Join Presiding Bishop Michael B. Curry in reading the Gospel of John

Presiding Bishop Michael B. Curry calls upon followers of Jesus to join with him in the Good Book Club, reading the Gospel of John each day during the Epiphany season.

The Good Book offers an array of resources developed by partners from across the Episcopal Church, making it easy for people to read, learn, and wrestle with the Gospel of John, said Bishop Curry. The church-wide Bible initiative starts January 6, 2020.

“John’s Gospel is a marvelous gospel,” said Bishop Curry. In John, “we get some of the most powerful and pregnant moments of Jesus teaching about love and the Way of Love.”

Joining the Good Book Club is easy: Open your Bible and start reading! In addition, Episcopal and Anglican partners have come together and prepared resources to support the journey, including print and online Bible studies, webinars, reflections, blogs, and social media posts. New this year is a set of downloadable bulletin inserts with the daily readings and cartoons drawn by well-known artist Jay Sidebotham. ChurchNext is offering a free online live Bible study, led by scholar Vicki Garvey. Both the Episcopal Migration Ministries and the United Thank Offering have prepared excellent group studies, available for free download. And for those interested in daily reflections on the readings, check out A Journey with John, one of the Bible Challenge series books available from Forward Movement.

This is the third year for the initiative to encourage scripture engagement, led by Forward Movement. Other partners include the Montreal Diocesan Theological College, the Episcopal Asset Map, Building Faith, Episcopal Church Foundation, The Living Church, Forma,, ChurchNext, Missional Voices, the Episcopal Church’s communication and evangelism ministries, RenewalWorks, and the dioceses of the Central Gulf Coast and Pennsylvania.

“I look forward to reading John’s Gospel with you,” said Bishop Curry. “May this coming year, this Epiphany—as we celebrate the coming of the wise men—be the coming of new wisdom, new life, and new love as we read John’s Gospel together.”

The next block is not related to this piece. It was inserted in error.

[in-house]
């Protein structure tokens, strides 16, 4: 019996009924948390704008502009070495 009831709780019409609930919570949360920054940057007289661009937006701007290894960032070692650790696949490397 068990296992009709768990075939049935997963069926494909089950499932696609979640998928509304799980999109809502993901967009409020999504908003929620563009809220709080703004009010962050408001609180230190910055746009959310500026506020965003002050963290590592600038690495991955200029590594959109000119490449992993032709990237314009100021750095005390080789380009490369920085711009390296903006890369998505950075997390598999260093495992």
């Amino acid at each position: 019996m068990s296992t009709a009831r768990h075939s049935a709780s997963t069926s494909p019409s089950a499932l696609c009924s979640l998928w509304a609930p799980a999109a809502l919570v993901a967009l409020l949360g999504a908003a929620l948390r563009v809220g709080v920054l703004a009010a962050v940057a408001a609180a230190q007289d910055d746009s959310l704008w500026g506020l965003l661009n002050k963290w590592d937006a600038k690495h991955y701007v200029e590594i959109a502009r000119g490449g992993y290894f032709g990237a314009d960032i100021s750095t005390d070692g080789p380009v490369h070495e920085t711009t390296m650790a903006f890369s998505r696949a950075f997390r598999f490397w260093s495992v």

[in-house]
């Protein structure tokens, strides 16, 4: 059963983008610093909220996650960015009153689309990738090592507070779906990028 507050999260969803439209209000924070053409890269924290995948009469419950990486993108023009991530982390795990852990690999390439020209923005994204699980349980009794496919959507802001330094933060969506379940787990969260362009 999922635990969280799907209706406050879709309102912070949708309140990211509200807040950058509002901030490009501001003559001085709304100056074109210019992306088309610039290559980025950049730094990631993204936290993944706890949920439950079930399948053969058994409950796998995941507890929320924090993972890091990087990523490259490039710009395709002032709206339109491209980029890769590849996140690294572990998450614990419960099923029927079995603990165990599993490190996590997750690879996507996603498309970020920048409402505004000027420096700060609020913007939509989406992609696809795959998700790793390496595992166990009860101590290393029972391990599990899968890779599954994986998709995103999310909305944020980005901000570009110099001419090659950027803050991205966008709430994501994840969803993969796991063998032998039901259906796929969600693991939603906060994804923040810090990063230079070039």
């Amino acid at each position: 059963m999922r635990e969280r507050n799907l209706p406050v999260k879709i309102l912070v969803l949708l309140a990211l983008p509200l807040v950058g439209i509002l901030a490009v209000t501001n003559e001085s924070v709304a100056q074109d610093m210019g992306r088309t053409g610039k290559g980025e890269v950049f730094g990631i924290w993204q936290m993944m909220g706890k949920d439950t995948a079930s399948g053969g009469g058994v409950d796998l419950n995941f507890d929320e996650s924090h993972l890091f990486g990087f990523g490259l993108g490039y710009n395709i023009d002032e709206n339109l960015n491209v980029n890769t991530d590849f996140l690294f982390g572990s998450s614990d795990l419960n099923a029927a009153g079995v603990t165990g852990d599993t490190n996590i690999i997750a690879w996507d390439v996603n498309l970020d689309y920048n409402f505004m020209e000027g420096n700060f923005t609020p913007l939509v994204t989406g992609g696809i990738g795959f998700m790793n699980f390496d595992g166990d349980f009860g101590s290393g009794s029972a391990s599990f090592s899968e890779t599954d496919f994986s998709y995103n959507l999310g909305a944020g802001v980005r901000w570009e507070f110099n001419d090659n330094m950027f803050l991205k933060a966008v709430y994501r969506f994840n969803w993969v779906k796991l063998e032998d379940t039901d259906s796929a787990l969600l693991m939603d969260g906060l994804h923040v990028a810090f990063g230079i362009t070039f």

The Good Book Club website lists the daily readings and partners as well as a variety of resources and formation tools. Spanish resources and information are available here. You can also sign up for a weekly email that previews the coming readings and highlights participants and partners. Organizations, including dioceses, that would like to partner and develop resources for the wider church should contact Richelle Thompson at

Forward Movement is a ministry of the Episcopal Church that inspires disciples and empowers evangelists. With offices in Cincinnati, Ohio, Forward Movement offers online resources, digital products, books, pamphlets, and Forward Day by Day. Learn more at

For more information, contact Richelle Thompson at or 513-721-6659, ext. 315.

Forward Today: Good news of great joy for all the people

Dear friends in Christ,

Advent is in its final days, and Christmas approaches. Every year, in these last days before Christmas, I get impatient for Christmas to come. Can’t wait to belt out “O come, all ye faithful” on Christmas Eve.

A couple of days ago, I read a sad op-ed by a priest bemoaning the burden of preaching the “old, old stories” at Christmas. He added that the people “didn’t want you messing around with them.” Well, of course the people don’t want us to mess around with the story of Christmas. It is part of the most amazing story ever!

I hope we will not take the advice of those who want us to ignore the deep truth in the Christmas story as it is told in the Gospels. Some in the church are embarrassed by the claims. Some outside the church are distracted by how the story of Christ’s birth stands in stark opposition to the consumerism and violence of our time.

By all means, I hope we all remember and retell the old, old stories at Christmas. I hope every preacher tells the wondrous story of Christ’s birth in their sermons, for many who come to church may not know them. I hope every one of us who claim to follow Jesus will remember and retell how his life on earth began. If you are opening gifts around the tree, maybe you’ll take a few moments to read the Christmas story from Luke 2 just before ripping off all the paper. (And I say this without condemnation. No one loves ripping the paper off packages more than me, except for maybe my dog.)

Christmas offers each one of us a gift. In the Christmas story, we remember that God the Father cared about us enough to send his son into our world. In the Christmas Gospels, we remember that God-among-us entered our story not in a palace but in a manger. The glad news of Christmas was told first to shepherds, not princes. Jesus Christ ruled with mercy and love, not with power and might. Christmas reminds us that God’s grace is the real deal, and it finds us where we are.

Tell the Christmas story. Tell it to your children and grandchildren. Tell it to strangers. Tell it again to yourself. And then savor the gift of God’s great love for us.

All good wishes to you for a blessed conclusion of Advent and then a happy Christmas.

Yours faithfully,



Scott Gunn
Executive Director

Image: Pixabay

Today’s Flash Sale: Walk in Love